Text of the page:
First off, as everyone knows, the text layout engine in the current Flash Player does not support bi-di. There are plenty of ways that you can simulate it for certain use cases, but we acknowledge that it falls well-short of what our developers need. To address the shortcomings and limitations, we are improving the text layout capabilities in the next Flash Player so that at a low level it will enable support of bi-di and complex text in your applications. The new low level text framework will be used to build text components (probably a library of text components) with greater functionality than what we have today.
Want to help us figure out what we should be working on? Are there components you would expect Adobe to provide? What types of applications are you trying to build? Let us know what your requirements would be for improved text layout, bi-di or other things you’d like to do with text in your content and applications that you can’t do today.
If you’re testing the beta of Flash Player 9 for Solaris (x86, SPARC), there is a new beta drop available on Adobe Labs.
Updated players (Flash Player 188.8.131.52) for Windows and Mac are available. Flash Player 184.108.40.206 contains a few bug fixes that may impact content created with Flash CS3 Professional, but you don’t need to target 220.127.116.11 unless you specifically hit one of these issues. CS3 ships with 18.104.22.168, so in your local testing you wouldn’t see any content playback issues so please take a look at the technotes so you understand if the issues impact you, and test with previous v9 players before you release.
The issues and workarounds are described in the following TechNotes and impact playback in Flash Player 22.214.171.124 and earlier:
Technote KB401230: ActionScript 3.0 movie clips and components exported by Adobe Flash CS3 Professional incorrectly play through their timeline when ActionScript is used to prevent the timeline from playing. ActionScript 3 components will appear to flicker between their normal state and their skin settings. This issue only occurs in specific circumstances where a movie clip or component is placed on the stage on a keyframe other than the first keyframe, or if the object is removed later in the timeline.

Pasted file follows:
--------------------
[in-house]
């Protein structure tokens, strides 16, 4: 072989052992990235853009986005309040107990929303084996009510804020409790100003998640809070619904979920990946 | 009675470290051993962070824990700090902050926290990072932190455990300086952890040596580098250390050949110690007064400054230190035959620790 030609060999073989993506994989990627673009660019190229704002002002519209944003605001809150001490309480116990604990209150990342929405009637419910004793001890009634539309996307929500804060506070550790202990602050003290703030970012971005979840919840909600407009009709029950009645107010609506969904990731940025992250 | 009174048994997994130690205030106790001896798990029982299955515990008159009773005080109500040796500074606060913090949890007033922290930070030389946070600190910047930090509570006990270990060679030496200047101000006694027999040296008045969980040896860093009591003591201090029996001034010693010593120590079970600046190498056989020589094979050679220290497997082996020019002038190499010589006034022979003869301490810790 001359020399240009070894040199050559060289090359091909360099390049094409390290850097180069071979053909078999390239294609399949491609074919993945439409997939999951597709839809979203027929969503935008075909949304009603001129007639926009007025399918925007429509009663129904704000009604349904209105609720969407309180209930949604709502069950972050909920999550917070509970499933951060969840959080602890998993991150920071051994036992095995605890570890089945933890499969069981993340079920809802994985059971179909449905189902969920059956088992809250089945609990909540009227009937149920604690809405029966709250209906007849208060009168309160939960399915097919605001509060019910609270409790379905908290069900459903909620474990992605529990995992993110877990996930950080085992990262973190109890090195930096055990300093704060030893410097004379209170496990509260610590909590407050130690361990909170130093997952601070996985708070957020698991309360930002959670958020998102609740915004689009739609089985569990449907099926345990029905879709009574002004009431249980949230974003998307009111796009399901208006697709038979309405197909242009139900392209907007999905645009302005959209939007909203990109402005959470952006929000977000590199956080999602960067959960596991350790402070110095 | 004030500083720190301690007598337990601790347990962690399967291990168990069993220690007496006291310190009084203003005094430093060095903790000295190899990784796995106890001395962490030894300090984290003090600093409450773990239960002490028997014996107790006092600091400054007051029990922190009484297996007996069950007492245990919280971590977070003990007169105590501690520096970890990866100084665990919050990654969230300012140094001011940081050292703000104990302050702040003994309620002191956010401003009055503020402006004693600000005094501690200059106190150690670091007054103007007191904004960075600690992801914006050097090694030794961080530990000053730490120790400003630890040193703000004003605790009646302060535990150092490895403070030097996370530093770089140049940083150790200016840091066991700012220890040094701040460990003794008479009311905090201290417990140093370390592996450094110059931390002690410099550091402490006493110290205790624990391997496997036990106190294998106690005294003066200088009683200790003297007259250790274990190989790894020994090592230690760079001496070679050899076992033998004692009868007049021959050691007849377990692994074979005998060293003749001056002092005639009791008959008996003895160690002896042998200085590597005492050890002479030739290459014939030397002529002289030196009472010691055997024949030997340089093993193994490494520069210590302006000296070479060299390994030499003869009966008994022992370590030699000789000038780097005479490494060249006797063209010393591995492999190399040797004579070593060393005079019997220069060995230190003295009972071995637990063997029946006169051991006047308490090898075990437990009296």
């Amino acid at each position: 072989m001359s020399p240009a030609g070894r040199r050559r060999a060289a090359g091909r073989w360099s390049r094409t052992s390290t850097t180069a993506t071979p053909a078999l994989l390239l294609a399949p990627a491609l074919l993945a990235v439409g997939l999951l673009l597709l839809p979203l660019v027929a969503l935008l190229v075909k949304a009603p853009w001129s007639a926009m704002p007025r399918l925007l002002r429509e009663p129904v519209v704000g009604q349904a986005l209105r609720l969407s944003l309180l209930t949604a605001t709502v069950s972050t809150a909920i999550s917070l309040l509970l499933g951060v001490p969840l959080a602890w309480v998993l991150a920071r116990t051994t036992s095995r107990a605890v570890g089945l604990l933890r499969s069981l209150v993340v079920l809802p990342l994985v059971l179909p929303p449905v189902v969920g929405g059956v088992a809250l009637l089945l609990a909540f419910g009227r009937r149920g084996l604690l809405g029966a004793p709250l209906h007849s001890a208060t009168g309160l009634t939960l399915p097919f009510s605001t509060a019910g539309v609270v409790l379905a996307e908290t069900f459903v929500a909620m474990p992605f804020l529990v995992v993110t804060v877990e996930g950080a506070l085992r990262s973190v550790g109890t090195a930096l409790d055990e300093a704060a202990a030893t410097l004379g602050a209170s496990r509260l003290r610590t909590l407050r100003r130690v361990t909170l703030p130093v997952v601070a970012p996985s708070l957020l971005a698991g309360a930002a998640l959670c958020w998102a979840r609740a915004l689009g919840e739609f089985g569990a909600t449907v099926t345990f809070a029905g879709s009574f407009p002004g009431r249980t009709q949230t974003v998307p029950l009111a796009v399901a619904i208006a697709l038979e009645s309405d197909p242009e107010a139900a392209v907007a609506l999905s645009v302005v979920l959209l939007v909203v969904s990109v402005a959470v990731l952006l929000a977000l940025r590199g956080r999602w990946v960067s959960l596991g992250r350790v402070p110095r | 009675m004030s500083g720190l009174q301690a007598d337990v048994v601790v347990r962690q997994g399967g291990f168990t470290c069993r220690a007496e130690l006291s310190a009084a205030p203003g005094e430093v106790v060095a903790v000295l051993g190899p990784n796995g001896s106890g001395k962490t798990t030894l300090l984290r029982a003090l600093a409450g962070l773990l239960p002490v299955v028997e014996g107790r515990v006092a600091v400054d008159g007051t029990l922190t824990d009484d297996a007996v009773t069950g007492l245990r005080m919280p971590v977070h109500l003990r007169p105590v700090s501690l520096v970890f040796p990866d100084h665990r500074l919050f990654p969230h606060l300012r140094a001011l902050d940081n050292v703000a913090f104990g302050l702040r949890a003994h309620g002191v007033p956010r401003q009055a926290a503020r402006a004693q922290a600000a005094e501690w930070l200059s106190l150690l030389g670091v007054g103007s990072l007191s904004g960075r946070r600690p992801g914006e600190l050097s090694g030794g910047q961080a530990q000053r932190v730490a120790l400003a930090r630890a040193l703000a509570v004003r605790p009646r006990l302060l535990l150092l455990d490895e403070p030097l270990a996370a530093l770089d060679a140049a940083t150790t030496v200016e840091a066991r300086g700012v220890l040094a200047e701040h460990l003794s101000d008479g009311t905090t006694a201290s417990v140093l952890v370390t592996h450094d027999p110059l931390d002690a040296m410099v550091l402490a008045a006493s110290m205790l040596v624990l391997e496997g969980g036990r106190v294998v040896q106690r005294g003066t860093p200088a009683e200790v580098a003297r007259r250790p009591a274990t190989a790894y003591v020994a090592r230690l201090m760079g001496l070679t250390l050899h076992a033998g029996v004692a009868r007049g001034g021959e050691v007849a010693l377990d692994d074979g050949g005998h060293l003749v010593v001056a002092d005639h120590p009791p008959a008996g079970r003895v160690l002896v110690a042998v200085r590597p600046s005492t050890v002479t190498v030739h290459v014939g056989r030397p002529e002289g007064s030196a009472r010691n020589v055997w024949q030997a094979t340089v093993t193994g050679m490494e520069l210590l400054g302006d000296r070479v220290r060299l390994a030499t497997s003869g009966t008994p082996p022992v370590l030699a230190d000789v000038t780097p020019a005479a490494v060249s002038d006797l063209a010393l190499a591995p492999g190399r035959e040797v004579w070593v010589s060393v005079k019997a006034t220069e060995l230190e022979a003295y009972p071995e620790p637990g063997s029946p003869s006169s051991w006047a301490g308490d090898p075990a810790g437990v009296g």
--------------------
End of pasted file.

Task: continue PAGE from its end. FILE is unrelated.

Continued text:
Technote KB401350: ActionScript 3.0 code on Frame 1 will not run if the playhead causes a movie clip to be instantiated other than at its keyframe. If the playhead skips the keyframe by using an action like gotoAndStop() or gotoAndPlay(), the movie clip will be instantiated but the Frame 1 actions will be dropped.
Technote KB401348: ActionScript 3.0 classes that are exported to a specific frame other than Frame 1 by Adobe Flash CS3 Professional are only loaded if the playhead passes through the export frame. If ActionScript is used to skip over the frame specified in the Flash export settings, the class files will not be available while the application is running.
The Flash Player 126.96.36.199 release notes are here. (Sorry about the bad link! fixed now.)
Where is the Linux version? This update was a result of the need to fix these few CS3 issues, and the honest answer is that the Linux player doesn’t ship with the products so we chose to keep it on its original update schedule. The Linux update is still being worked on, we’re enabling full-screen and wmode as promised, and it is still on for later this year.
A little belated as I was out on vacation, but the beta version of Flash Player 9 for Solaris is available on Adobe Labs.
The release notes list the top known issues, which include lack of WMODE and full screen support, and there are AV synch issues in the beta version. Please test and provide feedback.
We published a new article today that is recommended reading for anyone that is hosting, or is considering hosting, a cross-domain policy file on their site. Cross-domain policy files are a Flash Player security control that site owners can use to enable data loading between domains, which has allowed developers to make some cool and interesting mashups and apps. But you do need understand the security implications of using a cross-domain policy file, and be mindful of the security concerns and potential risks as you determine the right architecture for your site and applications.